CASANZ’s 2019 Clean Air Champion, Associate Professor at Tasmania’s Menzies Institute for Medical Research and Chief Investigator at CAR, Dr Fay Johnston, summarised the effectiveness of masks in an article for the ABC in December 2019. She said, “Face masks are the least useful measure, as a public health response. There’s only one sort that actually helps – that’s the P2 mask. They’re the only ones that can filter out a meaningful level of air pollution”. CAR has also released a factsheet called Bushfire smoke: what are the health impacts and what can we do to minimise exposure? In December 2019 which includes information regarding the use of P2/N95 masks.

Health

Hospital admissions for respiratory-related issues have increased in recent months. We’ve also seen the cancellation of major entertainment, cultural and sporting events, such as New Year’s Eve firework displays and the Australian Open qualifiers.

The effects of short-term exposures to bushfire smoke are well known and studied, including in an Australian context. Dr Richard Broome, CASANZ member and NSW Health’s Director of Environmental Health, was quoted in an article on the NSW Health website in December 2019. “We know that combined effects of bushfire smoke and extreme temperatures have potential to cause severe illness, hospital admissions and even death. People with breathing conditions should avoid outdoor physical activity when there’s smoke around, and people with asthma should also follow their Asthma Action Plan and carry their relieving medication with them”, he said.

Dr Christine Cowie, CASANZ member and senior research fellow at the Centre for Air pollution, energy and health Research (CAR) at the University of NSW, was interviewed by the ABC and was asked about the long-term effects of medium-term exposures to bushfire smoke over weeks and months. She noted that breathing in a high amount of fine particles could affect physical development. “It is uncertain how medium-term exposure to these sporadic bushfire pollution events impact on long-term health. However, we do know that current evidence indicates there is no safe lower threshold of exposure to [particulate matter] pollution”, she said. Dr Cowie concluded that, whilst it is not easy to define what the exact health effects from prolonged bushfire smoke would be, it is recommended to take the normal health precautions. “Certainly, people who are repeatedly exposed to high levels [of air pollutants], and if they’re children for instance or elderly, it’s likely to impact on their lung function. No one can say definitively what happens after a two-month exposure to those high levels, other than if you’re susceptible, you’re likely to have increased respiratory problems”, she said. The Australian government has recently announced funding through the Medical Research Future Fund to address gaps in our knowledge about bushfire smoke exposure and health impact.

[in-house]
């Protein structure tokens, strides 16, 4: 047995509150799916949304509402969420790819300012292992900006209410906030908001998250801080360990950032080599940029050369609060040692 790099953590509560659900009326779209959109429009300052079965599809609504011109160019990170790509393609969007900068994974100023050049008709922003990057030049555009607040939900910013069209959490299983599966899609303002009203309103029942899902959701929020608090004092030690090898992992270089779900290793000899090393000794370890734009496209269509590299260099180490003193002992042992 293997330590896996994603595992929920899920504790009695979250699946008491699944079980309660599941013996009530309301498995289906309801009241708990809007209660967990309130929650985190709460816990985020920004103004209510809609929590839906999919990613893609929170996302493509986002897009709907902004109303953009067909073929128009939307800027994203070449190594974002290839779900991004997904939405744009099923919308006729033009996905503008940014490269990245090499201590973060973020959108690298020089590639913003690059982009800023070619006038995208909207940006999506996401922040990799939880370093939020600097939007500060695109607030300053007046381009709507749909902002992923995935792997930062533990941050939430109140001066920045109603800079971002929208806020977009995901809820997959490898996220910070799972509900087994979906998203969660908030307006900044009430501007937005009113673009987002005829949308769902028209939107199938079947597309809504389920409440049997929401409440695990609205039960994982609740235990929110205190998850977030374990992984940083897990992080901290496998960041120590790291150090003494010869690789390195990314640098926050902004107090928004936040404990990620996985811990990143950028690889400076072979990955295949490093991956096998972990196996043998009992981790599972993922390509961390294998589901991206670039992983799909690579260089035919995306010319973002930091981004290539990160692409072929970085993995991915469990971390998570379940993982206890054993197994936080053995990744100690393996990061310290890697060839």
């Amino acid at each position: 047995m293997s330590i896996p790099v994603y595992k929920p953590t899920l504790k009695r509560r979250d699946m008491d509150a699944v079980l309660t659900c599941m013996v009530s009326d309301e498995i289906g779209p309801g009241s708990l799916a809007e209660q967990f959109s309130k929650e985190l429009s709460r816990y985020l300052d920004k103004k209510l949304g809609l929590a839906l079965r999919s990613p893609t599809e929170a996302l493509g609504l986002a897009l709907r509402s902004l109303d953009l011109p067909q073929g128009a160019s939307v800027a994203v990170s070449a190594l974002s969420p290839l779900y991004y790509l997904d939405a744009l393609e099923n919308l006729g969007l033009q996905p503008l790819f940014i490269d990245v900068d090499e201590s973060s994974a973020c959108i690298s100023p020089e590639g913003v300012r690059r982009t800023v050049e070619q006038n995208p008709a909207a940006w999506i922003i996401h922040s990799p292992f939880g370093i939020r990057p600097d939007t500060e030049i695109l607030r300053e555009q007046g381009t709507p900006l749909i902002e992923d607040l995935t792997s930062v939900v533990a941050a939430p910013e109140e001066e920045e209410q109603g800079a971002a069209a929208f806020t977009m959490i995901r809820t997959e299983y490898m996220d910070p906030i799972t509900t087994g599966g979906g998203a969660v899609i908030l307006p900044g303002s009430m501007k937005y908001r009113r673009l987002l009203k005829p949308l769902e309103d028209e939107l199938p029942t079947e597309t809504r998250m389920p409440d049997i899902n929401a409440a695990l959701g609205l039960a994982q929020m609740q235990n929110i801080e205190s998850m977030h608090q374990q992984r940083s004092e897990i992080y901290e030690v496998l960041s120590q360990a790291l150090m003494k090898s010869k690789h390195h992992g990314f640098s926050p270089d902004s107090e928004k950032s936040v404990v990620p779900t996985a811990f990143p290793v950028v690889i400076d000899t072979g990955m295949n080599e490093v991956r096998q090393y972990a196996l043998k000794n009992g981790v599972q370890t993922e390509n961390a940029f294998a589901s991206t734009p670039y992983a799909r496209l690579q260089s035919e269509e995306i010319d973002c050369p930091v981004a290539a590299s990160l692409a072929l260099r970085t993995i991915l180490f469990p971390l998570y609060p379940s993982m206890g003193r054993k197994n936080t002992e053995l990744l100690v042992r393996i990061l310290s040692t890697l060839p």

The New Zealand Perspective

CASANZ member and Senior Air Quality Analyst for Environment Canterbury in New Zealand Teresa Aberkane, provided some comments on the current air quality experience in Canterbury as a result of the Australian bushfires.

“In New Zealand we watch the images of the Australian fires on our screens with horror and compassion. Satellite images show the smoke carries a long way from original sources and under certain weather conditions it has reached parts of New Zealand. The MetService has received reports from Air NZ pilots of a layer of smoke ranging between 35,000 and 40,000 feet. These smoke particles filter out the blue light in the visible spectrum and can make the sky look orange and the sun look red, particularly at sunrise and sunset.

Some of these particles have come down to ground level. Particle concentrations in the air we breathe have been elevated on a few days and it is likely to have been from smoke from Australia. On 1 and 2 January, PM2.5 concentrations were elevated in seven Canterbury towns. The maximum daily average of 19 ug/m3 was measured at our monitoring site in Rangiora, about three times the concentrations during the previous few weeks. This is significantly less than what we experience in the middle of winter (max daily average 64 ug/m3), when wood is commonly burnt to heat our homes. While the concentrations on 1 and 2 January were minor compared to concentrations measured in Australia, this summer the visibility over and around Christchurch was clearly degraded on 1 and 2 January. It is a sad indicator of the scale of the bushfires that there may be an impact a couple of thousand kilometres from the source of the fires”.